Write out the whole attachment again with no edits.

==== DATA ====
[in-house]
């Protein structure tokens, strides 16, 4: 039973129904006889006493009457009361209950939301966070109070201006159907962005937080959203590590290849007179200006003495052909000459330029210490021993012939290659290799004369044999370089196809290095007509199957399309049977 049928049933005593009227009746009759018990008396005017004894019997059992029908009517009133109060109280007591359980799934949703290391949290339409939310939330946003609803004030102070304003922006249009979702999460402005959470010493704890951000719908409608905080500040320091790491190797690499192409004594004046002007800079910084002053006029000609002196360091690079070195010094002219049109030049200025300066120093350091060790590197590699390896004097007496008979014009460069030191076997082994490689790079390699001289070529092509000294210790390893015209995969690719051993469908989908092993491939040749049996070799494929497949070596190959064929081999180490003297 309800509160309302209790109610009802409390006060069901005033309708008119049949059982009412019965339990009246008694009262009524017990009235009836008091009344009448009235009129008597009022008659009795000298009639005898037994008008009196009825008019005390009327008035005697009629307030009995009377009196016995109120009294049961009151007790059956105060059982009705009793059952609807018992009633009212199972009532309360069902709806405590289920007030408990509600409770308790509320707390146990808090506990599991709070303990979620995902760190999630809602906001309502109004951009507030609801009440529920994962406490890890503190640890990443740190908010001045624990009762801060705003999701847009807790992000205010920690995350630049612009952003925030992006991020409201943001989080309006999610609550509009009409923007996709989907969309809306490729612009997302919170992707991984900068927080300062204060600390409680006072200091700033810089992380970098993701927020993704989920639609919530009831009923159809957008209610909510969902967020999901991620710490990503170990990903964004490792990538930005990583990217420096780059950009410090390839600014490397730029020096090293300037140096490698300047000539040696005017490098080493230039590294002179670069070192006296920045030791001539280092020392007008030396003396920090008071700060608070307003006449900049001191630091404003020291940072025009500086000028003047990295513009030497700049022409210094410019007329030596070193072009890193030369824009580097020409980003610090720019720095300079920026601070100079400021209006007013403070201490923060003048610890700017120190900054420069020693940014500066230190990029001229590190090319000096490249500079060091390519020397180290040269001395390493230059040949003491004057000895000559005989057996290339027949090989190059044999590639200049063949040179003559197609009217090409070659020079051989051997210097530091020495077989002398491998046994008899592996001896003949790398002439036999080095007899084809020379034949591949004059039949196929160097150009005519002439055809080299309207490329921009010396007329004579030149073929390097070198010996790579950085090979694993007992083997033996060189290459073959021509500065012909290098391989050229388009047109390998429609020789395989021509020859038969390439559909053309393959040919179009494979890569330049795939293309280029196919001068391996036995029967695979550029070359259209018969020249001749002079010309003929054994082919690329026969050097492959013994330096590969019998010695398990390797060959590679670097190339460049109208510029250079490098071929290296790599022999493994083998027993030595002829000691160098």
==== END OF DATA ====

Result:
[in-house]
């Protein structure tokens, strides 16, 4: 039973129904006889006493009457009361209950939301966070109070201006159907962005937080959203590590290849007179200006003495052909000459330029210490021993012939290659290799004369044999370089196809290095007509199957399309049977 049928049933005593009227009746009759018990008396005017004894019997059992029908009517009133109060109280007591359980799934949703290391949290339409939310939330946003609803004030102070304003922006249009979702999460402005959470010493704890951000719908409608905080500040320091790491190797690499192409004594004046002007800079910084002053006029000609002196360091690079070195010094002219049109030049200025300066120093350091060790590197590699390896004097007496008979014009460069030191076997082994490689790079390699001289070529092509000294210790390893015209995969690719051993469908989908092993491939040749049996070799494929497949070596190959064929081999180490003297 309800509160309302209790109610009802409390006060069901005033309708008119049949059982009412019965339990009246008694009262009524017990009235009836008091009344009448009235009129008597009022008659009795000298009639005898037994008008009196009825008019005390009327008035005697009629307030009995009377009196016995109120009294049961009151007790059956105060059982009705009793059952609807018992009633009212199972009532309360069902709806405590289920007030408990509600409770308790509320707390146990808090506990599991709070303990979620995902760190999630809602906001309502109004951009507030609801009440529920994962406490890890503190640890990443740190908010001045624990009762801060705003999701847009807790992000205010920690995350630049612009952003925030992006991020409201943001989080309006999610609550509009009409923007996709989907969309809306490729612009997302919170992707991984900068927080300062204060600390409680006072200091700033810089992380970098993701927020993704989920639609919530009831009923159809957008209610909510969902967020999901991620710490990503170990990903964004490792990538930005990583990217420096780059950009410090390839600014490397730029020096090293300037140096490698300047000539040696005017490098080493230039590294002179670069070192006296920045030791001539280092020392007008030396003396920090008071700060608070307003006449900049001191630091404003020291940072025009500086000028003047990295513009030497700049022409210094410019007329030596070193072009890193030369824009580097020409980003610090720019720095300079920026601070100079400021209006007013403070201490923060003048610890700017120190900054420069020693940014500066230190990029001229590190090319000096490249500079060091390519020397180290040269001395390493230059040949003491004057000895000559005989057996290339027949090989190059044999590639200049063949040179003559197609009217090409070659020079051989051997210097530091020495077989002398491998046994008899592996001896003949790398002439036999080095007899084809020379034949591949004059039949196929160097150009005519002439055809080299309207490329921009010396007329004579030149073929390097070198010996790579950085090979694993007992083997033996060189290459073959021509500065012909290098391989050229388009047109390998429609020789395989021509020859038969390439559909053309393959040919179009494979890569330049795939293309280029196919001068391996036995029967695979550029070359259209018969020249001749002079010309003929054994082919690329026969050097492959013994330096590969019998010695398990390797060959590679670097190339460049109208510029250079490098071929290296790599022999493994083998027993030595002829000691160098």